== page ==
By sectioning spinal dorsal roots from C8 to T6, we analyzed the contribution of sympathetic cardiovascular afferent fibers to the reflex bradycardia induced by arterial pressure rises in 24 anesthetized and in 21 decerebrate cats. In anesthetized cats, the reflex bradycardia was obtained in 16 animals with occlusions of the thoracic aorta and in 8 animals with phenylephrine injections (25-75 μg/kg). In both experimental conditions, the dorsal root section enhanced the bradycardia response, which thus increased from 15 ± 3 to 20 ± 3% during aortic constrictions and from 11 ± 3 to 19 ± 6% during phenylephrine injections (P <0.05). The enhancement, after rhizotomy of the reflex bradycardia during aortic occlusion, was more pronounced in eleven decerebrate cats as it increased from 21 ± 4 to 34 ± 4%, P <0.05. In five vagotomized and decerebrate cats, the reflex bradycardia was also increased after rhizotomy despite the overall reduction of the reflex response. In five decerebrate cats with β-adrenergic receptor blockade (propranolol 0.2-0.4 mg/kg iv), aortic occlusion resulted in a small reduction in heart rate which was not significantly affected by dorsal root section. Our data indicate that excitatory reflexes mediated by dorsal roots are likely to modulate the inhibitory supraspinal reflexes that determine the heart rate reduction during acute rises in arterial blood pressure.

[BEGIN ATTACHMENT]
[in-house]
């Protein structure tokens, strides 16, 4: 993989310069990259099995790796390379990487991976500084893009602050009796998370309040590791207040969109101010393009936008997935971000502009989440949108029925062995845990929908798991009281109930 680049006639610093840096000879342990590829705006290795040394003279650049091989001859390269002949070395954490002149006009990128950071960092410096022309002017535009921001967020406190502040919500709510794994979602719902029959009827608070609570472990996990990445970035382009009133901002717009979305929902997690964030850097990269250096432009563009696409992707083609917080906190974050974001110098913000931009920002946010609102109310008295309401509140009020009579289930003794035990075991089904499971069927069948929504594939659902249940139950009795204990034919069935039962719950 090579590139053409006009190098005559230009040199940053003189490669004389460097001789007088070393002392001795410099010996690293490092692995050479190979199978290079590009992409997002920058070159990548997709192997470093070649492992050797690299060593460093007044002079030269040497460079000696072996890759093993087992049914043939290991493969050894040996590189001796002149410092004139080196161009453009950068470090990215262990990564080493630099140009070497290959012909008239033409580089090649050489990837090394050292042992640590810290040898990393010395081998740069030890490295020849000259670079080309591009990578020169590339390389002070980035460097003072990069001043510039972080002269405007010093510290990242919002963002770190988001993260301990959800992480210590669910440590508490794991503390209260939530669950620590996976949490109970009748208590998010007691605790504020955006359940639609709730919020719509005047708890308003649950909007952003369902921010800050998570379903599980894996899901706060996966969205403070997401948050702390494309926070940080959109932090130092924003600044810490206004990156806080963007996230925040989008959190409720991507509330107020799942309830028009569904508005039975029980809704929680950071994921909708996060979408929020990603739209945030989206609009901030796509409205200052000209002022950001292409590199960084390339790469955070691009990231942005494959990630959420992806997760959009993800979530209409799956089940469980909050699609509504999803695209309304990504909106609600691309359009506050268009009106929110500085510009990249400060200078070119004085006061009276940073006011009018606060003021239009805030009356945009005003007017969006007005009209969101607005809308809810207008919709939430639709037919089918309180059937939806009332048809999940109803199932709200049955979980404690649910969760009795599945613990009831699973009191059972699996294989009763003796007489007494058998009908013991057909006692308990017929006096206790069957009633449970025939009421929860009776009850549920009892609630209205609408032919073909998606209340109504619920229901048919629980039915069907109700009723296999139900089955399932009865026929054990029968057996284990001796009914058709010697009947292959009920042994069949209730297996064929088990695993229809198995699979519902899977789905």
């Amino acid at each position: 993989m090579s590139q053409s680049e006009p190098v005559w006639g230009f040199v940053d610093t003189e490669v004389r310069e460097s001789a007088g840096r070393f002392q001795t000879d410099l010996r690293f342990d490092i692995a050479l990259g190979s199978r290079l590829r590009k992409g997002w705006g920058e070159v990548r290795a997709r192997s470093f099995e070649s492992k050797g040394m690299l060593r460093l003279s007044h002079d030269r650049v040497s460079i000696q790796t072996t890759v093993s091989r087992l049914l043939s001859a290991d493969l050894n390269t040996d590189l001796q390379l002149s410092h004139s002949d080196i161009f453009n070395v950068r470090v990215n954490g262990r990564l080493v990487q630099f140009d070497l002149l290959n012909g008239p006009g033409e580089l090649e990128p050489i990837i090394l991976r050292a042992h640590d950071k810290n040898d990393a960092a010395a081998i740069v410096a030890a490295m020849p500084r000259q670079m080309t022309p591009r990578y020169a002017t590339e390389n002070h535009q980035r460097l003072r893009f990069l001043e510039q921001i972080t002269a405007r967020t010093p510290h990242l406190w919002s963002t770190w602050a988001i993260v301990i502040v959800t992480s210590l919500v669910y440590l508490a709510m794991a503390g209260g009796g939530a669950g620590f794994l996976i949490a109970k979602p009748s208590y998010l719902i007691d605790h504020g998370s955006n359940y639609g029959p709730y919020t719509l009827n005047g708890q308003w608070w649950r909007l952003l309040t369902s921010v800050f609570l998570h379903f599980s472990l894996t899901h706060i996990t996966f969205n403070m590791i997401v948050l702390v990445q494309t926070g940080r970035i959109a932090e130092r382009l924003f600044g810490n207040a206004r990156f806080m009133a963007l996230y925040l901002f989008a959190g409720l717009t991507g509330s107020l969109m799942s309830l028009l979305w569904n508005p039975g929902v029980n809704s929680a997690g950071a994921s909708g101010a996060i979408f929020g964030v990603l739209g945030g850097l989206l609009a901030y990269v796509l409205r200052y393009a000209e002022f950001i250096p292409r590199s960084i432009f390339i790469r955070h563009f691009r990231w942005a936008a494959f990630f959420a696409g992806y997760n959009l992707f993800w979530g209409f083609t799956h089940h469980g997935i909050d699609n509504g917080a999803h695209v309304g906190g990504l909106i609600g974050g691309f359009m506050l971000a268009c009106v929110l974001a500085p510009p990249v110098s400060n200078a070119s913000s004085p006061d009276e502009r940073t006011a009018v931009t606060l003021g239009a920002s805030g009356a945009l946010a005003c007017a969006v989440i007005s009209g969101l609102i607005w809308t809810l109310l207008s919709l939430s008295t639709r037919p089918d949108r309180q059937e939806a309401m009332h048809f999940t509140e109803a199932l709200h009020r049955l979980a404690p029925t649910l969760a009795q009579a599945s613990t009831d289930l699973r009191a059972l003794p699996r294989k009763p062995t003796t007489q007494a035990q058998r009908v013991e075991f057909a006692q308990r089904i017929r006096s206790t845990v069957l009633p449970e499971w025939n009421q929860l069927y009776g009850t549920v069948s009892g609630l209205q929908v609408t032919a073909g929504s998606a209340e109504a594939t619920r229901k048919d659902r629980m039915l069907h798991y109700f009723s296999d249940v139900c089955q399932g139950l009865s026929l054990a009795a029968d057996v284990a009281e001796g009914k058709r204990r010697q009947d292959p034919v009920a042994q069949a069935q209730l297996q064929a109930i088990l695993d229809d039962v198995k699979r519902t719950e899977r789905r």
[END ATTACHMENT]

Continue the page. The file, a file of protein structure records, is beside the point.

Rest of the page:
|Journal||American Journal of Physiology - Heart and Circulatory Physiology|
|Publication status||Published - 1987|
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